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At-A-Glance Film Reviews

Downhill (1927)



Reviews and Comments

Downhill is a silent drama directed by Alfred Hitchcock. It tells the story of a young man who suffers a great deal of hardship by keeping a promise to a friend not to rat him out for committing a crime. Some plot summaries will tell you that the crime in question was the theft of some money, but watch the movie and tell me if that makes any sense at all. It's clear to me that the crime was of a rather more delicate nature.

It's not just the crime itself that the movie is skittish about pinning down. This is a very visual movie; for all the dialogue, there are very few title cards interrupting the action. Hitchcock wants us to infer the story by watching the behavior of the characters. He also provides some nice directorial flourishes to help: match dissolves, to create associations we might otherwise miss, and POV shots, to put us in the minds of the characters.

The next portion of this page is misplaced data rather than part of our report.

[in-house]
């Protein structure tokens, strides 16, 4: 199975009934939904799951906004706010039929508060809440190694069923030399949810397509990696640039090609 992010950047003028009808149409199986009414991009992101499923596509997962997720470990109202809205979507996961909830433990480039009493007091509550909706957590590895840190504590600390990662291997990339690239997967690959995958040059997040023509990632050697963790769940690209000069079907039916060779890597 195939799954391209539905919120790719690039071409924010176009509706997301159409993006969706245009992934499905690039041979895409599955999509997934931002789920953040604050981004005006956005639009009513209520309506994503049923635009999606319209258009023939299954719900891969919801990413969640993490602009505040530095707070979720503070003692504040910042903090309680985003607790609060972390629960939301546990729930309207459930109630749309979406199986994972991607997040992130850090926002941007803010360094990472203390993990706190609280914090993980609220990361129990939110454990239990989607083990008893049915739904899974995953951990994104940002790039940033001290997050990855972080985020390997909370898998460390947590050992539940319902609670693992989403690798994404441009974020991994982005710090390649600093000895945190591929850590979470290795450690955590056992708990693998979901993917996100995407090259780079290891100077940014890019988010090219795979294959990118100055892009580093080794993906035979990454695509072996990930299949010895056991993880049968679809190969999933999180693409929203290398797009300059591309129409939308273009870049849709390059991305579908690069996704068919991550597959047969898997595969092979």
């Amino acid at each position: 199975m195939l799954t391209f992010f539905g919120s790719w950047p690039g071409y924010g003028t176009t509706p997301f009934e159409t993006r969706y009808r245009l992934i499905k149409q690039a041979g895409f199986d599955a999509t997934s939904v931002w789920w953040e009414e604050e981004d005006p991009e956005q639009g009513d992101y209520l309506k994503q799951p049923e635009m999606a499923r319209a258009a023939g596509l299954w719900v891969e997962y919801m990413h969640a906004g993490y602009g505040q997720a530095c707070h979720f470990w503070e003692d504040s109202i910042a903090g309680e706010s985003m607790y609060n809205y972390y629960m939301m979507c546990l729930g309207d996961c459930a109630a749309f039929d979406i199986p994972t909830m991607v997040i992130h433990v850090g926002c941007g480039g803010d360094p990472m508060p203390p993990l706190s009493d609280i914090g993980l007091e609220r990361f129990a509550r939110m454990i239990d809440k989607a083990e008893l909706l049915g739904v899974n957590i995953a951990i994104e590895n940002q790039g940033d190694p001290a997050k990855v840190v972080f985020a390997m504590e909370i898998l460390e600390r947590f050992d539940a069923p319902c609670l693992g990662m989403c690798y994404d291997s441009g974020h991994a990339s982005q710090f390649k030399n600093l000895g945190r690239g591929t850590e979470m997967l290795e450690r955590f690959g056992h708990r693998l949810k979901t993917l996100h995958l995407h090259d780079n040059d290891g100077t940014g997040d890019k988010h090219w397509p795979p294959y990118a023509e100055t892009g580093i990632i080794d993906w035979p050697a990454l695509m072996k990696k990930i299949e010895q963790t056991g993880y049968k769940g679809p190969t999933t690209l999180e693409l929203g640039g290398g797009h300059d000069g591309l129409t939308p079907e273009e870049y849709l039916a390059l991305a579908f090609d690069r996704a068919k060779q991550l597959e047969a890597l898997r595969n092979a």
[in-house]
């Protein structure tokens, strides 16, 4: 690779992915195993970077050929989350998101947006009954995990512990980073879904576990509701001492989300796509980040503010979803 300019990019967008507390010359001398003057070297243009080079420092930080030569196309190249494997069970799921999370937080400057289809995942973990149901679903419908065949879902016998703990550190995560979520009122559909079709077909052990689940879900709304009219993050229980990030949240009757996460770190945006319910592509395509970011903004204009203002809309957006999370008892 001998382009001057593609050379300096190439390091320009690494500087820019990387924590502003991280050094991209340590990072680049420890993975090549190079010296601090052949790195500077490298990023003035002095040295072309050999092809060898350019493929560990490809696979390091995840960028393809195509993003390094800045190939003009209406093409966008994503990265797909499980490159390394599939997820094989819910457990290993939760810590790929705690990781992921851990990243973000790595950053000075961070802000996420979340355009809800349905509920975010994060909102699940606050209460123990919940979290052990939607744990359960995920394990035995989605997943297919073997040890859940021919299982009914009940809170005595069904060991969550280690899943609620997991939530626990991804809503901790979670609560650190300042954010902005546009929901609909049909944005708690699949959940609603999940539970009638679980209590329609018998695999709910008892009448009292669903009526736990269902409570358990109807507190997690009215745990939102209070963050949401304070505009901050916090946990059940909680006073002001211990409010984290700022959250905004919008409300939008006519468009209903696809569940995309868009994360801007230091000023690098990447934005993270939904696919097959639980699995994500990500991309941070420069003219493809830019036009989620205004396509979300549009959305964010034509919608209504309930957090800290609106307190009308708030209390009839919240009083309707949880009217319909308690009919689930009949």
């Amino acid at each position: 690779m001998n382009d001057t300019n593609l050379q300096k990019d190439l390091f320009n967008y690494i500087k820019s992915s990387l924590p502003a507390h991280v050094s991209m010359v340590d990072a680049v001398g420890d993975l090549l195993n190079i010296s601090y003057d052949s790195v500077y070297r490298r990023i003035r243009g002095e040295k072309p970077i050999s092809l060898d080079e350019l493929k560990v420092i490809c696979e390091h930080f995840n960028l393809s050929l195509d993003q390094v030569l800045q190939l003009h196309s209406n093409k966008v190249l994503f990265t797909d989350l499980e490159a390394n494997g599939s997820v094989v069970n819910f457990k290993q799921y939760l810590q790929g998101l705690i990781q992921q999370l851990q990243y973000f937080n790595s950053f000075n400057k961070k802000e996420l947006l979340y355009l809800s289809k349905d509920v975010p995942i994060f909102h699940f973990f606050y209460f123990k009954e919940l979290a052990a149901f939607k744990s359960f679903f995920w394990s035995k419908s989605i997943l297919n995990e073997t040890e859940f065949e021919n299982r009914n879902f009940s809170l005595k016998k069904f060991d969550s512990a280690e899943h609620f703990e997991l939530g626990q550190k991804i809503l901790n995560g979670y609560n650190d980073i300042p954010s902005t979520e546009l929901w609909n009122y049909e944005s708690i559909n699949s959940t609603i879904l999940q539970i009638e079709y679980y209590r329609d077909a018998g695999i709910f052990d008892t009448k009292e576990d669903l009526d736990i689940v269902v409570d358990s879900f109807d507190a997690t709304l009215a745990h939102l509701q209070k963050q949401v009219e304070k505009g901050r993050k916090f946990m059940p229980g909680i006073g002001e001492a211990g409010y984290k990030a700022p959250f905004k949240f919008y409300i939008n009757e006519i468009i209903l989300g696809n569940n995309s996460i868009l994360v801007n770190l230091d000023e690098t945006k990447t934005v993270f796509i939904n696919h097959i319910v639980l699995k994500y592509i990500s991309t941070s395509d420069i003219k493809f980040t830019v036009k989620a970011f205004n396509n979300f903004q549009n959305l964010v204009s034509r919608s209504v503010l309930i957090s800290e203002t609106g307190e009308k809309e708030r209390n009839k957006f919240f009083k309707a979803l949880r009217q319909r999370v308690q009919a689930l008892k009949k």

Despite the occasional creative visuals, however, this film is a significant step down from his previous work, The Lodger, which hinted at the great run of thrillers to come. Downhill is simply too facile. The story is no more complex than it seems. It doesn't give Hitchcock room to plumb the depths of human psychology. It wrestles with matters of guilt and honor, and yet holds no insights into how these things weigh on the human conscience, except to observe that they do.

I can't recommend Downhill, therefore, except to Hitchcock completists, who will be interested in the cinematographic touches he experiments with as he develops his craft.